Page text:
NATO must expand its role in the coming decade to prepare for new threats provoked by the impact of global warming, energy shortages and the spread of nuclear technology, the alliance's top diplomat warned Tuesday.
Secretary-General Jaap de Hoop Scheffer said the alliance must look beyond the day-to-day running of its operations in Afghanistan and Kosovo and focus on longer-term threats to its 26 members
"I see no choice but to scan the strategic horizon much more thoroughly," he told a conference of security experts.
He listed five emerging threats that allied leaders will need to confront as they shape the alliance's future at NATO's 60th anniversary summit on the Franco-German border next year:
- the growing number of failed states that can provide havens for terrorists or organized crime
- the power of "non-state actors" such as terrorists, or cyber criminals
- the proliferation of weapons of mass destruction that could be exacerbated by the expanding use of peaceful nuclear energy
- risks of instability linked to scarce energy sources.
- dangers that climate change is increasing competition over water and other resources, weakening fragile states and provoking waves of migration.
"Climate change could confront us with a whole range of unpleasant developments — developments which no single nation state has the power to contain," he warned.
In response, NATO needs not only to modernize its defense system and intelligence sharing but also to boost its political role to allow allies to forge speedy and united responses to looming crises. They should also forge closer ties to other organizations such as the United Nations and European Union, as well as "partner nations" such as Russia, he said.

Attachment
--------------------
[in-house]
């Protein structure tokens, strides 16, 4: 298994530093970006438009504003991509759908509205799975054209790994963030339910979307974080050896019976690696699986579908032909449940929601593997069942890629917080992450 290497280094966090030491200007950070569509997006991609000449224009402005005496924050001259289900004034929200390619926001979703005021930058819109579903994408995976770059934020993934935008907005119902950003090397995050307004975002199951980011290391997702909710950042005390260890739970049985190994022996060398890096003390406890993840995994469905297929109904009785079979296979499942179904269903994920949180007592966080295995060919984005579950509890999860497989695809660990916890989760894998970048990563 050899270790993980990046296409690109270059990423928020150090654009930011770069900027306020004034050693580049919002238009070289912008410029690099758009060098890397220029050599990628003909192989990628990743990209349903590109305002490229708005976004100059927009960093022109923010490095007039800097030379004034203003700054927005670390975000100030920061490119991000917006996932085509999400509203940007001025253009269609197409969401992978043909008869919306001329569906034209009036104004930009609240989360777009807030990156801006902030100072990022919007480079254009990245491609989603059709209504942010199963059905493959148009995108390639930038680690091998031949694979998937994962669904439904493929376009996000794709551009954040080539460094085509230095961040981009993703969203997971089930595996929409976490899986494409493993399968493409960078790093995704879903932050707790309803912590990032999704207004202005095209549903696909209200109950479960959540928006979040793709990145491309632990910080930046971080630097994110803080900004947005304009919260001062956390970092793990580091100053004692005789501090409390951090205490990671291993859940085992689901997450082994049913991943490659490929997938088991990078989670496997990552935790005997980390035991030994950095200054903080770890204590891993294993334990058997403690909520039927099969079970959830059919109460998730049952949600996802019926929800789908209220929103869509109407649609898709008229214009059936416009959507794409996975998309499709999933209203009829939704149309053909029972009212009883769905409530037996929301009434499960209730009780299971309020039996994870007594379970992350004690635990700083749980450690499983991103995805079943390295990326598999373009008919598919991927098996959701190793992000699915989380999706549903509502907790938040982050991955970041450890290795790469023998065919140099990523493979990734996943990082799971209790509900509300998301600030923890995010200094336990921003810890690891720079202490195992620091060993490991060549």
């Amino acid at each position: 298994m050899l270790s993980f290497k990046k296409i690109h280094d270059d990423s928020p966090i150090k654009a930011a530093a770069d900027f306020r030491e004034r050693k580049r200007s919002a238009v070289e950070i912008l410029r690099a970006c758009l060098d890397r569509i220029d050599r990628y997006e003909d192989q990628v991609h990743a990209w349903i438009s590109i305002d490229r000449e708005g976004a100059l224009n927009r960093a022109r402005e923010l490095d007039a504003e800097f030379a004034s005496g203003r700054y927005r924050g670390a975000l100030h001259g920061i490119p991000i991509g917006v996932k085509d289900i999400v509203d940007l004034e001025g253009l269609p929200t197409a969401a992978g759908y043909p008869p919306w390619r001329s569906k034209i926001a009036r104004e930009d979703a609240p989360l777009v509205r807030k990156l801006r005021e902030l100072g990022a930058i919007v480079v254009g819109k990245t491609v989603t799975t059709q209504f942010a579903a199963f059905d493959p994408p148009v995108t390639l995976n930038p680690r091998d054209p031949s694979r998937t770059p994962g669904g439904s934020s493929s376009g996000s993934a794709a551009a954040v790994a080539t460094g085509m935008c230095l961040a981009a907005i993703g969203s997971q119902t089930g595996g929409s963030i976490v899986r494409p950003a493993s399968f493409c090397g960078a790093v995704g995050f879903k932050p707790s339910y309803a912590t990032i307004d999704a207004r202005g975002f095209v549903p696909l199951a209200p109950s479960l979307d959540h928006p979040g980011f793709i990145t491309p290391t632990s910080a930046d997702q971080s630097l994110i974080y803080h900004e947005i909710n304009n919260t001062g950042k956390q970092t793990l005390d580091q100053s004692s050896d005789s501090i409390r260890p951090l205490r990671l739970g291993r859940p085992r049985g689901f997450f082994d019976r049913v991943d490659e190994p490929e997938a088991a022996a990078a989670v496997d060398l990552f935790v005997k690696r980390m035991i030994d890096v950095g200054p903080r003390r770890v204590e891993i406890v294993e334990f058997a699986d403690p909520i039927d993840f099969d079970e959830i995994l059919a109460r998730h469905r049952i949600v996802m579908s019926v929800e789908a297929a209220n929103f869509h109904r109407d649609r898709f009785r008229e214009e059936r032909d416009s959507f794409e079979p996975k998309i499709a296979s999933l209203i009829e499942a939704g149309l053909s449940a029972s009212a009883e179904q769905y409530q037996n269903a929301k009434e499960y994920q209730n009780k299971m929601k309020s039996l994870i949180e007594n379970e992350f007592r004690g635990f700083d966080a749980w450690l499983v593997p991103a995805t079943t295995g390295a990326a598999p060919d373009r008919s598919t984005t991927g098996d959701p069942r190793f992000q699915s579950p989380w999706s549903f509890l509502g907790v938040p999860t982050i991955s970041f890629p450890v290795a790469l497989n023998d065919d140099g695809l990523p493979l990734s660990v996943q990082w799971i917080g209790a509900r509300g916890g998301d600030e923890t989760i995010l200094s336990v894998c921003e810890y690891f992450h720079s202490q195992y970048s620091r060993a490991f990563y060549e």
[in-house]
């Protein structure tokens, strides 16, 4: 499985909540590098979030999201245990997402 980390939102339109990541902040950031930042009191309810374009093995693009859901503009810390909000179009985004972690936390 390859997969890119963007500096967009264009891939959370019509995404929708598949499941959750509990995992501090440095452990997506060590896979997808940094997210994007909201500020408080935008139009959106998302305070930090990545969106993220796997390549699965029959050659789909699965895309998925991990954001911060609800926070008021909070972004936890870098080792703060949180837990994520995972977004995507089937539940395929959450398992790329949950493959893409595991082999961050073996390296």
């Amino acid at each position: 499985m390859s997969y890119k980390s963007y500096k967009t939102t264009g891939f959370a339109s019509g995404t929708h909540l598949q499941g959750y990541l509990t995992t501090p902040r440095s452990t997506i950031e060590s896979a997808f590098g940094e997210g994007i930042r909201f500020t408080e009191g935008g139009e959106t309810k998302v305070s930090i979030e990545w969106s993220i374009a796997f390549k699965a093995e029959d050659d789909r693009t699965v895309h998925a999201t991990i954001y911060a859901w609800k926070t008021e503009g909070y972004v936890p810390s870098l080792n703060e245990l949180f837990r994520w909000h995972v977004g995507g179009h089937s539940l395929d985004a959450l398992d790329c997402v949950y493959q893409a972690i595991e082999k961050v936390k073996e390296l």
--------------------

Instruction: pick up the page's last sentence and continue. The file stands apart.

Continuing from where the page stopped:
However, the difficulties of working with Moscow were apparent at the Security and Defense Agenda conference, where Russia's ambassador denounced NATO's eastward expansion plans and Western policy toward Kosovo.
'Bad guys from Jamaica'
Dmitry Rogozin also poured scorn on assurances that proposed U.S. anti-missile bases in eastern Europe are aimed at Iran, not Russia.
"If NATO considers the threats are coming from the south, why are you enlarging to the east? Do you have a problem with the compass?" Rogozin asked. He joked that if the U.S. was defending against Iran with missiles based in Poland, "we can install our missile defenses in Cuba or Venezuela to protect our territory against the bad guys from Jamaica."
De Hoop Scheffer appeared to take aim at ideas endorsed by Republican presidential candidate John McCain for the United States to form a global "league of democracies" that would go well beyond the trans-Atlantic alliance.
"Even 10 years from today, no other group of nations will cooperate more closely among each other (than NATO)," de Hoop Scheffer said. "No other group of nations will have the institutional toolkit that is essential to facilitate such cooperation — and the best tool is NATO."
Veteran French diplomat Benoit d'Aboville flatly rejected the idea of a new global compact of more than 100 democratic countries — a proposal gathering support in Washington.
"It will be unmanageable," said d'Aboville, an adviser to the French Foreign and Defense Ministries. "It's creating new blocs; it's creating also a kind of counter-U.N."